What I Learned at ILLiad

Last week I attended the International ILLiad Conference in Virginia Beach! Between playing Minute To Win It games, showing a snazzy poster, and chillin with Neptune I learned a thing or two about how to use certain features in ILLiad and what enhancements are coming.

ILLiad and WorldShare moving to a cloud based web app

OCLC and Atlas is looking into creating a combined cloud based web app. Very little information has been given other than they are looking into creating this new ILLiad/WorldShare hybrid. If you are interested in working on this and possibly being an early adopter of this new program contact Katie Birch at birchk@oclc.org.

IFM Refunds

OCLC will soon allow you to refund IFM charges without creating a dummy request.

Interlibrary Loan Code for the United States

The Interlibrary Loan Code has been around since 1916 and revisions are currently being handled by STARS and RUSA. Like the Pirate Code the ILL Code is a system of guidelines and not legally binding rules, that being said it is a great guide on how to make sure your ILL department plays well with others. The code was recently updated and Brian Miller from the revision committee gave an explanation of the new changes. Some notable changes include:

  • The due date has been clarified as the date the patron needs to return the book to the borrowing library. We no longer need to adjust due dates to allow extra shipping time.
  • Staples are strongly discouraged because they can damage books or hurt people while opening packaging. On a personal note I have a scar from a rogue staple on an ILL package.
  • Scans should appear as close to the original as possible. Scanning in color is encouraged for pages with pictures or graphs. Black and White copies often turn the image into a black blob.

As I am sure you are all aware, there are many other less memorable guidelines in this code. To read the full code and supplemental explanations go here: Interlibrary Loan Code for the United States.

 Statistics

I learned two things on statistics that really impressed me. The first piece of advice given was to make the stats visually appealing. When a librarian is handed a spreadsheet with thousands of numbers they will likely be overwhelmed and will forget about your stats almost immediately. Not only should the stats be clean and have colorful graphs but they should use graphic design elements such as lightly textured backgrounds and pictures to pull the reader in. There are many free programs to create PDF’s, infographics, and booklets to show off your statistics in a memorable way.

The other thing I learned about are Custom Request Searches in ILLiad. While many library folk at the conference knew about Custom Request Searches about half had never heard of this handy dandy feature. By clicking the small arrows on the ILLiad Home tab you can access a search function to create very detailed ILLiad stats. Once you decide which conditions and filters to use ILLiad will generate a spreadsheet for you to download and use as a basis for your statistics reports.

Poster Session

Before the poster session began I took pictures of many of the posters so I could refer to them later. Below is a slideshow of all the pictures.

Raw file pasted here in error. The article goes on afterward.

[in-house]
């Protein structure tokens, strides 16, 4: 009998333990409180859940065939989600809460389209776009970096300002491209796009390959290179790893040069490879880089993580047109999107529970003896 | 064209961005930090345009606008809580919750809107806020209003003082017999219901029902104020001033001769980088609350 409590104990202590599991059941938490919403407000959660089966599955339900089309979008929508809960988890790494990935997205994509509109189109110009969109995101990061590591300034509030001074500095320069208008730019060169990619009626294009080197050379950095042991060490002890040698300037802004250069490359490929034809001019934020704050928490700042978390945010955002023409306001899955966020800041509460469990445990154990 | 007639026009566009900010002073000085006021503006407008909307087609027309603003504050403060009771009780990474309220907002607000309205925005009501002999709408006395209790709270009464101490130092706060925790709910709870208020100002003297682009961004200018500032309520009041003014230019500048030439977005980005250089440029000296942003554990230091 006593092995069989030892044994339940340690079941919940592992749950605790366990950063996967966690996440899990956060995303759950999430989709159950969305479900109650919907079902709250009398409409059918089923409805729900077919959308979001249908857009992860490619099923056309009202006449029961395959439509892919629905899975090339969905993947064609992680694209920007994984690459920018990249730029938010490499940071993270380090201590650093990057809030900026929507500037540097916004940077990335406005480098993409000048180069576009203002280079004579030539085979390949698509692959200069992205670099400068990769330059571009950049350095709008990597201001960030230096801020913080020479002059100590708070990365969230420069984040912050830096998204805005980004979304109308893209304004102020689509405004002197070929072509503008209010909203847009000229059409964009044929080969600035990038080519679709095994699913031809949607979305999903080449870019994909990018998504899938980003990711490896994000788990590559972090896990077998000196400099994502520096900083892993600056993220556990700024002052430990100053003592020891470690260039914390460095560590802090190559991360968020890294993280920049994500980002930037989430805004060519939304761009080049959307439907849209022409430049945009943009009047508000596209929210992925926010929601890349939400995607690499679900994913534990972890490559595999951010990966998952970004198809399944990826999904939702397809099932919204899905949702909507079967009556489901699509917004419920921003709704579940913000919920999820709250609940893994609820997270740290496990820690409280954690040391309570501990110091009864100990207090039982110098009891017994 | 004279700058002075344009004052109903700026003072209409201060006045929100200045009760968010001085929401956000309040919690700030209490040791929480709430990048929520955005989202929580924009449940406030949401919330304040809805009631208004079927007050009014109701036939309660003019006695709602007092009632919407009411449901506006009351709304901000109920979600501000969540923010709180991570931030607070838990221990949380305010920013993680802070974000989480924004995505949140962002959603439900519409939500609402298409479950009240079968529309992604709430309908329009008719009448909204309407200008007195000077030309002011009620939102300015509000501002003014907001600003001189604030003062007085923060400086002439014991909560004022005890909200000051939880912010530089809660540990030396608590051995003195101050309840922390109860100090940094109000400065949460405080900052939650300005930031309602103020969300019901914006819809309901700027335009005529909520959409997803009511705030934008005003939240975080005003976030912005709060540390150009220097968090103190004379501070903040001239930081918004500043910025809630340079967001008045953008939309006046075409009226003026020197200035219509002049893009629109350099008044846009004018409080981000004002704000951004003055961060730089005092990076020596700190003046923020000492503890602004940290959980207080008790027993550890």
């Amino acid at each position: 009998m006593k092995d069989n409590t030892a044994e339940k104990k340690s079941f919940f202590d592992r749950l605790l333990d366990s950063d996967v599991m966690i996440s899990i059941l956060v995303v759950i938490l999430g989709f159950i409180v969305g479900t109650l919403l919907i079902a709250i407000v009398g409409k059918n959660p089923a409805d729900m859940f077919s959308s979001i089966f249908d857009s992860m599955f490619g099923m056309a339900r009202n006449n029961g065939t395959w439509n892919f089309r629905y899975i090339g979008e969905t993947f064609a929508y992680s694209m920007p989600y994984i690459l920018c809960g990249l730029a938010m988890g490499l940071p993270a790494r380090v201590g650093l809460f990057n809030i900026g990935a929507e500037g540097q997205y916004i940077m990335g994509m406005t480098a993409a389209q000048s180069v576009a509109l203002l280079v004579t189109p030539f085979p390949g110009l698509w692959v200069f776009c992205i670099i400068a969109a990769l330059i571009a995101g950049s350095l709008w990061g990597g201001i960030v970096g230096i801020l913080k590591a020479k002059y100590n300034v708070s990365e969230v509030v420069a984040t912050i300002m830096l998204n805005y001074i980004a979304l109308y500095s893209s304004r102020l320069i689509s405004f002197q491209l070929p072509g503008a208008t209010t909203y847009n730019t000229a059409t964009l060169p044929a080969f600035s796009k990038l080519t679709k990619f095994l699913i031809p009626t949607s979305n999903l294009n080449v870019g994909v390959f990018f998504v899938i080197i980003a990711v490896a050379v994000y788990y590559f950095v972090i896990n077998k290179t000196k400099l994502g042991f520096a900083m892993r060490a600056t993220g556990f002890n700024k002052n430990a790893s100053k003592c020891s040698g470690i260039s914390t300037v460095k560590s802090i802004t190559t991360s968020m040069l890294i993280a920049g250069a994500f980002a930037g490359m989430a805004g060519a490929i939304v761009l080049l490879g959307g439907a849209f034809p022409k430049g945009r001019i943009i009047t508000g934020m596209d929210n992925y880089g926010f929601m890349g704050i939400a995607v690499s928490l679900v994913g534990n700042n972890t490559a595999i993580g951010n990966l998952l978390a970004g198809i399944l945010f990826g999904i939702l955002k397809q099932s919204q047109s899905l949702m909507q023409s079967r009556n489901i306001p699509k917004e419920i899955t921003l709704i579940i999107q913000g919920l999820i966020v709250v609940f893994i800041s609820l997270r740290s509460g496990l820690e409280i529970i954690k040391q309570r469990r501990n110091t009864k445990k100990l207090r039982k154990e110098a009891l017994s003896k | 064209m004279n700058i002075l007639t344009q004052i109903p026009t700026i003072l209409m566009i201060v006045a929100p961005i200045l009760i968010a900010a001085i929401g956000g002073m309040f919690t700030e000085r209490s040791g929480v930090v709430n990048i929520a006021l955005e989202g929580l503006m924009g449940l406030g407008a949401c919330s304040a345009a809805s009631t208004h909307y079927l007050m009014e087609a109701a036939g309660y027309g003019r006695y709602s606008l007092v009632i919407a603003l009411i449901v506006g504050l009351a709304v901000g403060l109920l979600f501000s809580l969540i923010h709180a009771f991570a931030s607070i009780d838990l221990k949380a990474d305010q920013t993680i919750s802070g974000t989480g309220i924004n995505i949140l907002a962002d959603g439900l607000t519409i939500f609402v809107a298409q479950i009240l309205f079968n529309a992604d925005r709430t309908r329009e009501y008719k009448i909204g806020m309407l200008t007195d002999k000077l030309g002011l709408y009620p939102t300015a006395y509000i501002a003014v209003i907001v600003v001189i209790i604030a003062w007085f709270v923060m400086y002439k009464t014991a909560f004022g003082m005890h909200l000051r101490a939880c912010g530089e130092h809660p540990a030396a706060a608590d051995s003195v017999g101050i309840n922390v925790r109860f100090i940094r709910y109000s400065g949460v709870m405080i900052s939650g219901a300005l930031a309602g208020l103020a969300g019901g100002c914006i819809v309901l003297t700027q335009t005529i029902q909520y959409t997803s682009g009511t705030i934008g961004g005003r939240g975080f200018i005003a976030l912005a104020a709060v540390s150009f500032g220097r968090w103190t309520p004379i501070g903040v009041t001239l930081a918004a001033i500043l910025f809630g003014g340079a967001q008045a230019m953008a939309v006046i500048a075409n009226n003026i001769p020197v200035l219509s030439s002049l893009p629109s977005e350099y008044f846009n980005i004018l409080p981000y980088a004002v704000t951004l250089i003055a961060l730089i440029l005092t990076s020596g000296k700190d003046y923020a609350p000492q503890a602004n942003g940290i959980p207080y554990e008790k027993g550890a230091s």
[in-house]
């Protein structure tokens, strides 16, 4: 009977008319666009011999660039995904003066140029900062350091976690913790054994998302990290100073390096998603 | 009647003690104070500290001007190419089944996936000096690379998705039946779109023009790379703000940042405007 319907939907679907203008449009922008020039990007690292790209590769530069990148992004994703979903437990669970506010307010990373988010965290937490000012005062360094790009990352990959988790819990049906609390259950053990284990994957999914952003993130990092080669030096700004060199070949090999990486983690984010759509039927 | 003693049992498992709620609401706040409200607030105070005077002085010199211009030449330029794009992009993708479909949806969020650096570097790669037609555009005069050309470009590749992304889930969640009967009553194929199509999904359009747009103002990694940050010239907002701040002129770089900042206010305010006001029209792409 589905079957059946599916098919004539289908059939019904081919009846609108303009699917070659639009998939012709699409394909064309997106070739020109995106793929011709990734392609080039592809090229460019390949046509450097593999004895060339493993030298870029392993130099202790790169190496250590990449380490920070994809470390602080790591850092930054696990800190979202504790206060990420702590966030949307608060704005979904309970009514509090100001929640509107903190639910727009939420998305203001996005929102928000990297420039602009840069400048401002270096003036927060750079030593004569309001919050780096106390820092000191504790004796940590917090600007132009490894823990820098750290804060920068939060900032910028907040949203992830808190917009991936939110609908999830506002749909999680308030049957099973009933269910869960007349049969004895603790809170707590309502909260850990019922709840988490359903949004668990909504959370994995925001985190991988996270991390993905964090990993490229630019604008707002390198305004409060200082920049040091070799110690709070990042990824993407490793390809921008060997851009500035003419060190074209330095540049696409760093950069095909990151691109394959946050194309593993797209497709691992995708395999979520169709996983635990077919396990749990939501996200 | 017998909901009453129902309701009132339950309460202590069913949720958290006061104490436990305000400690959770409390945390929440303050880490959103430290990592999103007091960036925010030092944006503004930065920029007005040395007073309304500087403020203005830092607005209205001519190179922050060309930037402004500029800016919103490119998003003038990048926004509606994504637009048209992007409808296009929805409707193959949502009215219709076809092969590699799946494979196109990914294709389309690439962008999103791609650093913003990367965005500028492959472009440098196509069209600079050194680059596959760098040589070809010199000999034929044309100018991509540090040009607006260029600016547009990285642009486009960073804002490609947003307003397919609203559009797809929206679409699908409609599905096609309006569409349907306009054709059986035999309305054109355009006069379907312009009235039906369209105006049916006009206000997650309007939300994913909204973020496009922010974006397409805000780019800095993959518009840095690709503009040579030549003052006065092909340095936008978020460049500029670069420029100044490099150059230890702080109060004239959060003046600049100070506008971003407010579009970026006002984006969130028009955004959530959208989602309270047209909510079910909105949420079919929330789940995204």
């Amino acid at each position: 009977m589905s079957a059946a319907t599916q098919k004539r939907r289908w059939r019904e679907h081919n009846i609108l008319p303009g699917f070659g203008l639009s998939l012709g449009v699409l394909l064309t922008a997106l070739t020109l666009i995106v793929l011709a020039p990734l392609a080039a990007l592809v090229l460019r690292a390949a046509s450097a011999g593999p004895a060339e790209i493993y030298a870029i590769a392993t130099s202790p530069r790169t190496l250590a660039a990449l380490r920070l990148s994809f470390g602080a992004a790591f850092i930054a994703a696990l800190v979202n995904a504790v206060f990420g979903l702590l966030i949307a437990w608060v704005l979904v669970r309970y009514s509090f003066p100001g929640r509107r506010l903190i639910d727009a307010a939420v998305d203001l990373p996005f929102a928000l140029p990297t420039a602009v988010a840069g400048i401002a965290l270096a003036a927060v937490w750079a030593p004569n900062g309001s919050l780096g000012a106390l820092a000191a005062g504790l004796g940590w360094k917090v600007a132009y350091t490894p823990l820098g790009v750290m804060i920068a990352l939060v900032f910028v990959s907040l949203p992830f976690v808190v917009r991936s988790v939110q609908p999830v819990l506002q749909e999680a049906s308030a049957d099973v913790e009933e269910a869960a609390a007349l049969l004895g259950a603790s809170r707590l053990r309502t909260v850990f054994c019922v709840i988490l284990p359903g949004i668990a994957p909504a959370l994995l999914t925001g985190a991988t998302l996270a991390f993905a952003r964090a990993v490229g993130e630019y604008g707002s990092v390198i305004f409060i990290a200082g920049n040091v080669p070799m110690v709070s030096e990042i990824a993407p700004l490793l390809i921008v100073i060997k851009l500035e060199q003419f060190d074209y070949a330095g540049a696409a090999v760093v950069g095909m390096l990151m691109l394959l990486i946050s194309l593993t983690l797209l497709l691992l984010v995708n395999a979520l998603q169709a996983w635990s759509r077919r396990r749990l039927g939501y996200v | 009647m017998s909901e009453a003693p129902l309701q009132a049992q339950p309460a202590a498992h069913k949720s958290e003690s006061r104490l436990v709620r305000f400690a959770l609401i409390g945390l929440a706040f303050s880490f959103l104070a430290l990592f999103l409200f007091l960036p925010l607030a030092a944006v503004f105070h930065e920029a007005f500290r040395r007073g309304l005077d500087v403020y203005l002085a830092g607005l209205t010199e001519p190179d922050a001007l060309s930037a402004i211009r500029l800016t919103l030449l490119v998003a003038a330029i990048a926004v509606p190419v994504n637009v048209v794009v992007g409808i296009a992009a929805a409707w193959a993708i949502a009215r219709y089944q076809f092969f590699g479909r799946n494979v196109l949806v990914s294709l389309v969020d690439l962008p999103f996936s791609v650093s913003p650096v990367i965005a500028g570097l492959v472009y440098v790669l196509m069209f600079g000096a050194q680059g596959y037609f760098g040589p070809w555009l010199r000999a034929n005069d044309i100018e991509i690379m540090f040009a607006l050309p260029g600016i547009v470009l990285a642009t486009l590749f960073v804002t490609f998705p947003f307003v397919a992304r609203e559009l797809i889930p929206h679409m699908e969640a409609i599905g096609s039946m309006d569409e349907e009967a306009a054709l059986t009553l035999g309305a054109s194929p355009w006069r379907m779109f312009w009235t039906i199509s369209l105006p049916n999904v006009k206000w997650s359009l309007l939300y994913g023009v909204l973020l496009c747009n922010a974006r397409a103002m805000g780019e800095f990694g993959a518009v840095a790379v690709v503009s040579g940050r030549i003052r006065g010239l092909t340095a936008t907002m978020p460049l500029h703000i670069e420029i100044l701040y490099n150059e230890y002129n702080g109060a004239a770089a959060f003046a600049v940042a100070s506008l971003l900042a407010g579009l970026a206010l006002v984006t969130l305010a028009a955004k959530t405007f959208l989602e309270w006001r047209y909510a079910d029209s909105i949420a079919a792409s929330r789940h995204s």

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Using Reprints Desk and Other Document Suppliers to Save Money

A little while ago I received a phone call from Darlene Nowak at San Diego State University. She knew Cal Poly, like San Diego, was using Reprints Desk to save money on copyright. Darlene thought it would be a good idea for our statistics to be shared with members of the ILL community so together we made a poster presentation for the International ILLiad Conference in Virginia Beach.

CPS Chart
This graph visualizes the difference in price between Reprints Desk and the CCC at Cal Poly SLO.

Cal Poly SLO started using Reprints Desk on August 28, 2015. To find out how much money we were saving using both Reprints Desk and the Copyright Clearance Center (CCC) we created a spreadsheet showing the prices we paid Reprints Desk and what we would have paid using just the CCC. Between August and Dec 31st Cal Poly spent $2,031.40 less than we would have if we stuck to only using the CCC. We still use the CCC for articles that are cheaper through their service.

Turnaround time
92% of Reprints Desk articles arrived at Cal Poly in under an hour. .

Another Benefit to using Reprints Desk is the speed of delivery. As we all know articles requests can take awhile to arrive. We request it from a string of libraries and every library on the string has several days to fill the article, meaning articles can take hours to weeks to arrive. At Cal Poly SLO 92% of the articles we requested arrived within an hour. It seemed like most of these articles actually arrived in less than 10 minutes but the statistics provided by Reprints Desk measures by the hour.

The statistics provided by Darlene Nowak showed similar results at San Diego State University (SDSU). SDSU used Reprints Desk along with mediated Get It Now through all of 2015. Since Cal Poly SLO has yet to use Get It Now only the Reprints Desk numbers were used in this presentation, we felt it was appropriate to compare apples to apples and not apples to apples AND oranges. San Diego saved an estimated $3,699.66 and received 85% of their articles in under an hour with Reprints Desk in all of 2015.

SDSU Chart
San Diego State saved $3,699.66 using Reprints Desk.
SDSU Turnaround time
San Diego State received 85% of their articles in under an hour.